(RxWiki News) Patients with heart failure are at a high risk of dying. Despite this fact, less than half of heart failure patients have advance directives dictating end-of-life interventions they want avoided.
Advance directives, also known as living wills, allow patients to make their wishes regarding end-of-life care clear ahead of time.
"Complete an advance directive early even if you don't think you need one."
S.M. Dunlay, MD, a lead researcher from the division of cardiovascular diseases at the Mayo Clinic in Minnesota, found that only 41 percent of heart failure patients have advance directives and even fewer had expressed preferences about specific treatments or life-saving measures.
Researchers enrolled 608 consecutive heart failure patients in Minnesota between October 2007 and October 2011 into a longitudinal study. Patients were an average age of 74, and slightly more than half were men. During an average follow up of one year and eight months, 27 percent of patients died.
Investigators reviewed advance directives completed prior to study enrollment and hospitalization during the month before patients died.
Though a low percentage of patients had advance directives, researchers found that 90 percent had appointed a proxy decision maker capable of making health decisions for them in the event they would be unable to make those decisions themselves.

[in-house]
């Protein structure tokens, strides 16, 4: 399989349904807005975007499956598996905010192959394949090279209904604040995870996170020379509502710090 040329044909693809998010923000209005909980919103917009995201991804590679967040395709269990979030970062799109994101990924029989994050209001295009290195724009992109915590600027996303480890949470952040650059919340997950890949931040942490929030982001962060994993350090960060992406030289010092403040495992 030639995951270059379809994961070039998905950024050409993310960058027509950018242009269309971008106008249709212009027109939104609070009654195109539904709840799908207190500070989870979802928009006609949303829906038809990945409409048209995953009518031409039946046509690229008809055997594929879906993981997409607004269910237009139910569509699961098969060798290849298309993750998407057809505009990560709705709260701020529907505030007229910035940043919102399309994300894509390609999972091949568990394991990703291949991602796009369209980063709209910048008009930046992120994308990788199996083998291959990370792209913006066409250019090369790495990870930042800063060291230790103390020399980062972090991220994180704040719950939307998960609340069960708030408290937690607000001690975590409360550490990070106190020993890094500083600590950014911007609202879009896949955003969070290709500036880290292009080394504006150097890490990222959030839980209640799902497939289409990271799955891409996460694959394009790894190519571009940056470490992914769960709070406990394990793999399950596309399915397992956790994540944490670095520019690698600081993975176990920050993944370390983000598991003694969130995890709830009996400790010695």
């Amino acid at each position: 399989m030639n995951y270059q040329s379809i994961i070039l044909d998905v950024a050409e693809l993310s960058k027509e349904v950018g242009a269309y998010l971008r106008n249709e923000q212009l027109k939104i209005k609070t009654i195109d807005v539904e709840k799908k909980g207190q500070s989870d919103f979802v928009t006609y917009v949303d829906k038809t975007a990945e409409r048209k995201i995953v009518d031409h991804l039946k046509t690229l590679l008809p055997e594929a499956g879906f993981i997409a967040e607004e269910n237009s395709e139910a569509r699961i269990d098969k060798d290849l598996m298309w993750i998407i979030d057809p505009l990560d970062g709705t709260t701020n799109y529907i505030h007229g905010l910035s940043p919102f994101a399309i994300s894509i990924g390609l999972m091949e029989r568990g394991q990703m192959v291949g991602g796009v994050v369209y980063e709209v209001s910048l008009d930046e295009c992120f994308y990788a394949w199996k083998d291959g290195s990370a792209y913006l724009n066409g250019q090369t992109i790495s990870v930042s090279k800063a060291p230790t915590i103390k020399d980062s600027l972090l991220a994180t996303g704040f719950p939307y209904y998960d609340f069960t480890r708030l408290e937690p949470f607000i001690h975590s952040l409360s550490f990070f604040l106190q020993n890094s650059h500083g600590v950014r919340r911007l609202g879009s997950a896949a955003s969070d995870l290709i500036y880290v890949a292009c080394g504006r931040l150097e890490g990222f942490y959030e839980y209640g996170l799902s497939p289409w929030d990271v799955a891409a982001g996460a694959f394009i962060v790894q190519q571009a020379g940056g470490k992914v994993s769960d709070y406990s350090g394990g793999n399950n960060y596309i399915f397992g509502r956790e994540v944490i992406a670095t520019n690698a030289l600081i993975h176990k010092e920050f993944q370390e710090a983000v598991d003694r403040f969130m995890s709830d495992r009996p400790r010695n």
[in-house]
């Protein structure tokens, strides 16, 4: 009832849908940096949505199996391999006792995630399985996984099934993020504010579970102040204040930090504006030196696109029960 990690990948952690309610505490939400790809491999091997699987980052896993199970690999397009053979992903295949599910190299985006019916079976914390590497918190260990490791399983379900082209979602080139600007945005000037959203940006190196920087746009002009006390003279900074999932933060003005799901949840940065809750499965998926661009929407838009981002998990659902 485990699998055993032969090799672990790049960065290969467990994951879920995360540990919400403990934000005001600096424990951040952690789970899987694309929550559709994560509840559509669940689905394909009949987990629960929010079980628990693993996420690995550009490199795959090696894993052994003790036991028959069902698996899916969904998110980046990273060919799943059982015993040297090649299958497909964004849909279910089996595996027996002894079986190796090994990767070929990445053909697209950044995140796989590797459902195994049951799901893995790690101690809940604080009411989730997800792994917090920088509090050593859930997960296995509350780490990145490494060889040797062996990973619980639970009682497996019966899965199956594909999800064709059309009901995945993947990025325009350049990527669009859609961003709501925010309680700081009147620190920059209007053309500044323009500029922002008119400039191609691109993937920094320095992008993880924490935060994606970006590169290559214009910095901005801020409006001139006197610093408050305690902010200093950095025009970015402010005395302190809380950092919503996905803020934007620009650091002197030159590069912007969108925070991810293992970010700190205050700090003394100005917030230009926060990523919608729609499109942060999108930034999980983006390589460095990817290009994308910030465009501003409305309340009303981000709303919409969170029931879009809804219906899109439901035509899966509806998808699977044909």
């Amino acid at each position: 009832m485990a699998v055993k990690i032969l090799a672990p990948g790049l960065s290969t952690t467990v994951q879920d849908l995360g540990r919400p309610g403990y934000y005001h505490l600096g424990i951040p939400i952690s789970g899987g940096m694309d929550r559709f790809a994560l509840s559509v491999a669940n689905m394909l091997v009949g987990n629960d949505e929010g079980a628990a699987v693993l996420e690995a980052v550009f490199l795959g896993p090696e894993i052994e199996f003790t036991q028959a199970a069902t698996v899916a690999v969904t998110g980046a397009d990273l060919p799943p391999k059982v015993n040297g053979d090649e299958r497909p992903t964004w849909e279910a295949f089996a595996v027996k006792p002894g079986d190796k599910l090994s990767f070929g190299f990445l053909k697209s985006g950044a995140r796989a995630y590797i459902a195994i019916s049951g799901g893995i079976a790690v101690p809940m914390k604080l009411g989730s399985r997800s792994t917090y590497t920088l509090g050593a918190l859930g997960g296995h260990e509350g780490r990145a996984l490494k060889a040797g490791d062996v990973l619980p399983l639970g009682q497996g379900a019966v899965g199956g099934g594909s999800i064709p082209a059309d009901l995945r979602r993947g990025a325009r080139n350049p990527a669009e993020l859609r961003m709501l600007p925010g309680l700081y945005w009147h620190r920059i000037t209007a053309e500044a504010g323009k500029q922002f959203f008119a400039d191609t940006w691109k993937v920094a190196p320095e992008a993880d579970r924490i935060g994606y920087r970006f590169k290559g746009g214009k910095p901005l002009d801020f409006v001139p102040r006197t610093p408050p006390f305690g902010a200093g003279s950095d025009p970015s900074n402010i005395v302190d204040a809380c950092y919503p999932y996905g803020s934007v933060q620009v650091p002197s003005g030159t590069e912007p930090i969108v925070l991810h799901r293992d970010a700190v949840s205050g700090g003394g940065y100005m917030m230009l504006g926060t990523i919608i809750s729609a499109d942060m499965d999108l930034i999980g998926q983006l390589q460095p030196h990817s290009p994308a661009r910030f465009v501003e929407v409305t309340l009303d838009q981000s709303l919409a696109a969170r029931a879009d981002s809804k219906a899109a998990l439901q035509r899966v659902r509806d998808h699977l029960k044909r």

They also found that 41 percent had addressed wishes regarding cardiopulmonary resuscitation (CPR), while 39 percent had addressed mechanical ventilation, or assisted breathing. Only 10 percent had made a decision regarding dialysis.
Heart failure patients were more likely to have an advance directive on file if they were older, suffered kidney dysfunction or were also diagnosed with cancer.
Harlan M. Krumholz, MD, editor-in-chief of the Journal Watch Cardiology Editorial Board and the Harold H. Hines, Jr., Professor of Medicine in the Section of Cardiovascular Medicine at the Yale University School of Medicine, noted that the number of advance directives among heart failure patients was "rather light" in one of the most advanced health systems in the country.
"We work very hard to help our patients recover from clinical events, but we need to place equal emphasis on ensuring that the care they get is the care they prefer. This study reveals an important area for future quality improvement," said Dr. Krumholz.
The study was recently published in Circulation: Cardiovascular Quality and Outcomes.